Psychological Effects of Acne1,2
Acne affects us socially and psychologically.
Even mild acne can be significantly disabling.
Acne can affect people of all ages but it predominantly occurs during the teenage years. Approximately 85% of people between the ages of 12 and 25 develop acne.
The psychological and social impacts of acne are a huge concern, especially because acne affects adolescents at a crucial period when they are developing their personalities. During this time, peer acceptance is very important to the teenager and unfortunately it has been found that there are strong links between physical appearance and attractiveness and peer status.
Screen image from a forum to support acne sufferers. This thread has 390,000 views. The emotional and psychological effects of acne are significant.
In recent years, open discussions between patients and medical professionals have revealed the impact acne has on the psyche. The following are some of the problems that patients with acne face.
Self-esteem and body image
1. Some embarrassed acne patients avoid eye contact.
2. Some acne sufferers grow their hair long to cover the face. Girls tend to wear heavy make-up to disguise the pimples, even though they know that this sometimes aggravates their acne. Boys often comment: "Acne is not such a problem for girls because they can wear make-up".
3. Truncal acne can reduce participation in sport such as swimming or rugby because of the need to disrobe in public changing rooms.
Social withdrawal/relationship building
1. Acne, especially when it affects the face, provokes cruel taunts from other teenagers.
2. Some find it hard to form new relationships, especially with the opposite sex.
3. At a time when teenagers are learning to form relationships, those with acne may lack the self-confidence to go out and make these bonds. They become shy and even reclusive. The main concern is a fear of negative appraisal by others. In extreme cases a social phobia can develop.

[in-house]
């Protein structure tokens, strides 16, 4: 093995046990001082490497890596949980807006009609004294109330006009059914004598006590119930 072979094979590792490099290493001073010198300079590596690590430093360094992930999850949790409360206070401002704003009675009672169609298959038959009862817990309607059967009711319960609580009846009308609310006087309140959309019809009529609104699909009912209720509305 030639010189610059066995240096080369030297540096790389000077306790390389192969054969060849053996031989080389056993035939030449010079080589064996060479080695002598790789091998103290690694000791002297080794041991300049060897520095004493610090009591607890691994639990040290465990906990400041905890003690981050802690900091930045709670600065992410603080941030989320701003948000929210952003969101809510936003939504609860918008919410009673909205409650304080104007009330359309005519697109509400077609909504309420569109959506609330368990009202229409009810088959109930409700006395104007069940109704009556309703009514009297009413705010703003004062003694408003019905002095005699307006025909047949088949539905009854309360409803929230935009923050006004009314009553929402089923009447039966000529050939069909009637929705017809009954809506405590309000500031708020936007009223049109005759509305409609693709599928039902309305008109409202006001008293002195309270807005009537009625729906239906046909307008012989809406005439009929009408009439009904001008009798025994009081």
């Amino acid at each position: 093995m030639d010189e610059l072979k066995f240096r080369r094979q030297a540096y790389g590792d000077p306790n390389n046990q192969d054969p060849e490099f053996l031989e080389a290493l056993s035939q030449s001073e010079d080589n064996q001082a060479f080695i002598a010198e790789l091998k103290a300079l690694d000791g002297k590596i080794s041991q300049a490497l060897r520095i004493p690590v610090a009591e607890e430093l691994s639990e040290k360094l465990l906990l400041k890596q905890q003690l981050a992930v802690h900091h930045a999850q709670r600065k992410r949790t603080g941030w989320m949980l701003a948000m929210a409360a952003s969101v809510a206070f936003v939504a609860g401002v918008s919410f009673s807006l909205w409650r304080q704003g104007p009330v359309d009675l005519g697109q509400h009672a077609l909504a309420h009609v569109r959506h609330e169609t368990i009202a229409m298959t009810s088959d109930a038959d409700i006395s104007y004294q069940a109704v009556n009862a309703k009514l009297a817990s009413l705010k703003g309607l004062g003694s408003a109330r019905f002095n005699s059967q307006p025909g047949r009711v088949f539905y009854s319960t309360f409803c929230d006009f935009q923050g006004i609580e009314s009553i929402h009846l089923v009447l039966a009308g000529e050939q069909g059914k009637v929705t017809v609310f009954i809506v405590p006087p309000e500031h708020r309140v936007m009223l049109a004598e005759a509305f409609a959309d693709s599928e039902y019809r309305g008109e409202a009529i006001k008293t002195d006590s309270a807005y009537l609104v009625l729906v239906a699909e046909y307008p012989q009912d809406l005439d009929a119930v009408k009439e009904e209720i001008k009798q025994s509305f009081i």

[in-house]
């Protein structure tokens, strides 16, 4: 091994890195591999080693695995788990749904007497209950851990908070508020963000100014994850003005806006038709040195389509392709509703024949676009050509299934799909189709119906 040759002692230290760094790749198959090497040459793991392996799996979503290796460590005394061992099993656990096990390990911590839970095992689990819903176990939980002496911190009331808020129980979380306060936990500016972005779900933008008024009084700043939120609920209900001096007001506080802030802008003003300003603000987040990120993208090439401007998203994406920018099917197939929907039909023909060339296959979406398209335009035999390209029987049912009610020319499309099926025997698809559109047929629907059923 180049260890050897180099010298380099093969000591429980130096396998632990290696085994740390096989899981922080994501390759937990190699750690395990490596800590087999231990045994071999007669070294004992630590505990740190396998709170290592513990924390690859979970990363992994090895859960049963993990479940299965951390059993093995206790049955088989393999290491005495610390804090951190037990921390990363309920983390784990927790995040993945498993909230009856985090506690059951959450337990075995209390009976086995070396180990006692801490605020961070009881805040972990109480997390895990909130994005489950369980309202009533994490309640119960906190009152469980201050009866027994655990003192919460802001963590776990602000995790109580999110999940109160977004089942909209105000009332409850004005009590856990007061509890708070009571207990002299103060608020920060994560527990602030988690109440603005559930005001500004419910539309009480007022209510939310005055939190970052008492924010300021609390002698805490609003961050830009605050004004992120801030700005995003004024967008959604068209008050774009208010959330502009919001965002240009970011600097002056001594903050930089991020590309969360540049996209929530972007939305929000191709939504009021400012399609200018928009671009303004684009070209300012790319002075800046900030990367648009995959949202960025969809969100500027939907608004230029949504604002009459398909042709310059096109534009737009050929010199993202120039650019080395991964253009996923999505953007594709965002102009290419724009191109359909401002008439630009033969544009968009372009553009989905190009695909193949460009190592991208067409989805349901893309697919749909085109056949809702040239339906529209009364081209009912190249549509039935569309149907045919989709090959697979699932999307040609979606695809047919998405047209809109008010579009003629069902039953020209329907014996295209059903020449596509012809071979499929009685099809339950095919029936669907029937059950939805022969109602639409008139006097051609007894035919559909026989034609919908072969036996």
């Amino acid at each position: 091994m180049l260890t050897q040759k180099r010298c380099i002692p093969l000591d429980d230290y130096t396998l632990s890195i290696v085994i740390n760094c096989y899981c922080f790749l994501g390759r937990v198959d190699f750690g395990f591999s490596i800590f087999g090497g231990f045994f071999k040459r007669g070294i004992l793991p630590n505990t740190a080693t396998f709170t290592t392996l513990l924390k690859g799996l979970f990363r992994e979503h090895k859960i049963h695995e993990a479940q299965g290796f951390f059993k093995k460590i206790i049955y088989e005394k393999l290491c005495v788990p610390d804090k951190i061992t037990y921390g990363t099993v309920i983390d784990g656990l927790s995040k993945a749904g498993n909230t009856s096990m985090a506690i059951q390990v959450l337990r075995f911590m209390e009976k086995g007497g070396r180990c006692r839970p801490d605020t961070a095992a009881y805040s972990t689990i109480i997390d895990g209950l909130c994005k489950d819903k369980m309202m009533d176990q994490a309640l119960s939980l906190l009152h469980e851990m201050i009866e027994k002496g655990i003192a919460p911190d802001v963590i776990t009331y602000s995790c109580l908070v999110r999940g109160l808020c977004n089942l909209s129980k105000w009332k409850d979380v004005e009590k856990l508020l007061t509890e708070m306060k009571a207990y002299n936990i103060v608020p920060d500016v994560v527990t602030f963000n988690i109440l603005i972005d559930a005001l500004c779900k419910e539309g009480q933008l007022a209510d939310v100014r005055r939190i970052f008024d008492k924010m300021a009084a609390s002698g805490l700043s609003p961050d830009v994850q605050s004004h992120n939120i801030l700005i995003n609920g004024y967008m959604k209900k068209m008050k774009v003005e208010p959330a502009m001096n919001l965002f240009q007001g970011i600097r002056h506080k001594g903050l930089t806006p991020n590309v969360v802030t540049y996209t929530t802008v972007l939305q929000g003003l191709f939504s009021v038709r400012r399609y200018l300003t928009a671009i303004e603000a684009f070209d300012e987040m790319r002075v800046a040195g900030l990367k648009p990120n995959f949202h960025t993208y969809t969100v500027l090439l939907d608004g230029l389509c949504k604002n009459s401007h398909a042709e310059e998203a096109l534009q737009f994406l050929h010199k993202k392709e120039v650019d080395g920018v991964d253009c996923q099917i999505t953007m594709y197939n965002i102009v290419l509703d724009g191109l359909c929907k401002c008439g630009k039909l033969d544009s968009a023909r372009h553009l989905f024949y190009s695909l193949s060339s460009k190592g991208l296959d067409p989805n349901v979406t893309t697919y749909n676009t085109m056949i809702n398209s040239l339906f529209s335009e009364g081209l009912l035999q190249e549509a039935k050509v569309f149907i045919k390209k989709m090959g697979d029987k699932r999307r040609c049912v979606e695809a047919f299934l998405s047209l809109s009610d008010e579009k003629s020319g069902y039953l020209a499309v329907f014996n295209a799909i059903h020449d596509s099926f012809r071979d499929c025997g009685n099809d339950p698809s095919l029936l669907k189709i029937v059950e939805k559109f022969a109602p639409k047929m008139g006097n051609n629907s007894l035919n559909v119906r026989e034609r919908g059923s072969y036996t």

1. Some children with acne refuse to go to school, leading to poor academic performance.
2. Some people with acne take sick days from work, risking their jobs or livelihood.
3. Acne may reduce career choices, ruling out occupations such as front-line reception and sales that depend upon personal appearance.
4. Acne patients are less successful in job applications; their lack of confidence being as important as the potential employers' reaction to their spotty skin.
5. More people who have acne are unemployed than people who do not have acne.
6. Many young adults with acne seek medical help as they enter the workforce, where they perceive that acne is unacceptable and that they "should have grown out of it by now".
Does acne cause depression?
In some patients the distress of acne may result in depression. This must be recognised and managed. Signs of depression include:
Loss of appetite
Feelings of unworthiness
In teenagers, depression may manifest as social withdrawal (retreat to the bedroom or avoidance of peers) or impaired school performance (lower grades or missed assignments). Severe depression from acne has resulted in attempted suicide and, unfortunately, successful suicide. Worrying statements include: "I don't want to wake up in the morning"; "I'd be better off dead"; "I'm worthless"; "You'd be better off without me". Parents, friends and school counsellors need to take heed when they start to hear these types of comments.
Suicide thread in Acne Support Forum. The thread was shut down because the support board could not ensure that correct advice was being given by the public to suicidal acne sufferers.
Rarely, depression can be associated with acne treatment, particularly oral isotretinoin. There is much controversy about whether the drug causes depression. However, it is clear that depression often results from acne and the psychological disturbances described above.
Regardless of the cause, depression must be recognised and managed early. If you think you or someone you know may be depressed, call KMC at 6256 6353 for acne treatment. Acne CAN be controlled.
2. DermNet New Zealand Trust